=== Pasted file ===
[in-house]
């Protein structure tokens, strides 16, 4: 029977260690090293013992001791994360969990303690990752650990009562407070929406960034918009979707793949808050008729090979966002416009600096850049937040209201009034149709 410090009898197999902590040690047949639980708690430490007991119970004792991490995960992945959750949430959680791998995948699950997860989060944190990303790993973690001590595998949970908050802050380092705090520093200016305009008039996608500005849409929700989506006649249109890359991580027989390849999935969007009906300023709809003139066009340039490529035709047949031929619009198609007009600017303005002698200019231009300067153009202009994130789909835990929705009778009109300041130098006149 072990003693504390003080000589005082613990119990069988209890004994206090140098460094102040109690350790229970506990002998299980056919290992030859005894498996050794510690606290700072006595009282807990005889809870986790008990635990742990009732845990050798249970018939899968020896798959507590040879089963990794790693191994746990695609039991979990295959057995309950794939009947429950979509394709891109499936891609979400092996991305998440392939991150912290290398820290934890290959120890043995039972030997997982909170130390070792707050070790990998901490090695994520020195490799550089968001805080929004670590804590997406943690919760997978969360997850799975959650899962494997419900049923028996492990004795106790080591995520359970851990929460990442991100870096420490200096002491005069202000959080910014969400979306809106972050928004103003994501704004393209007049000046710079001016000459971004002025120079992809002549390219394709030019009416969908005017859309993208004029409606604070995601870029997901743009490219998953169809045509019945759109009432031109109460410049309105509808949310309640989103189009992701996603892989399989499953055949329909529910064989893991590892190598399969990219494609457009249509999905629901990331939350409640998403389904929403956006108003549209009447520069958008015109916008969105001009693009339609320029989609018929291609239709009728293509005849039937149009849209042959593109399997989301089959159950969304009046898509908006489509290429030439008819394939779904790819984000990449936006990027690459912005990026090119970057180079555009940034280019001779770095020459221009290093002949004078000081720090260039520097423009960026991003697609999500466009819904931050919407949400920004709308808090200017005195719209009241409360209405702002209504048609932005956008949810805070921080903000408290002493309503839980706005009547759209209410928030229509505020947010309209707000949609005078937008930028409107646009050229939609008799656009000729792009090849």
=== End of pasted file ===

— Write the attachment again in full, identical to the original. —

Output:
[in-house]
């Protein structure tokens, strides 16, 4: 029977260690090293013992001791994360969990303690990752650990009562407070929406960034918009979707793949808050008729090979966002416009600096850049937040209201009034149709 410090009898197999902590040690047949639980708690430490007991119970004792991490995960992945959750949430959680791998995948699950997860989060944190990303790993973690001590595998949970908050802050380092705090520093200016305009008039996608500005849409929700989506006649249109890359991580027989390849999935969007009906300023709809003139066009340039490529035709047949031929619009198609007009600017303005002698200019231009300067153009202009994130789909835990929705009778009109300041130098006149 072990003693504390003080000589005082613990119990069988209890004994206090140098460094102040109690350790229970506990002998299980056919290992030859005894498996050794510690606290700072006595009282807990005889809870986790008990635990742990009732845990050798249970018939899968020896798959507590040879089963990794790693191994746990695609039991979990295959057995309950794939009947429950979509394709891109499936891609979400092996991305998440392939991150912290290398820290934890290959120890043995039972030997997982909170130390070792707050070790990998901490090695994520020195490799550089968001805080929004670590804590997406943690919760997978969360997850799975959650899962494997419900049923028996492990004795106790080591995520359970851990929460990442991100870096420490200096002491005069202000959080910014969400979306809106972050928004103003994501704004393209007049000046710079001016000459971004002025120079992809002549390219394709030019009416969908005017859309993208004029409606604070995601870029997901743009490219998953169809045509019945759109009432031109109460410049309105509808949310309640989103189009992701996603892989399989499953055949329909529910064989893991590892190598399969990219494609457009249509999905629901990331939350409640998403389904929403956006108003549209009447520069958008015109916008969105001009693009339609320029989609018929291609239709009728293509005849039937149009849209042959593109399997989301089959159950969304009046898509908006489509290429030439008819394939779904790819984000990449936006990027690459912005990026090119970057180079555009940034280019001779770095020459221009290093002949004078000081720090260039520097423009960026991003697609999500466009819904931050919407949400920004709308808090200017005195719209009241409360209405702002209504048609932005956008949810805070921080903000408290002493309503839980706005009547759209209410928030229509505020947010309209707000949609005078937008930028409107646009050229939609008799656009000729792009090849």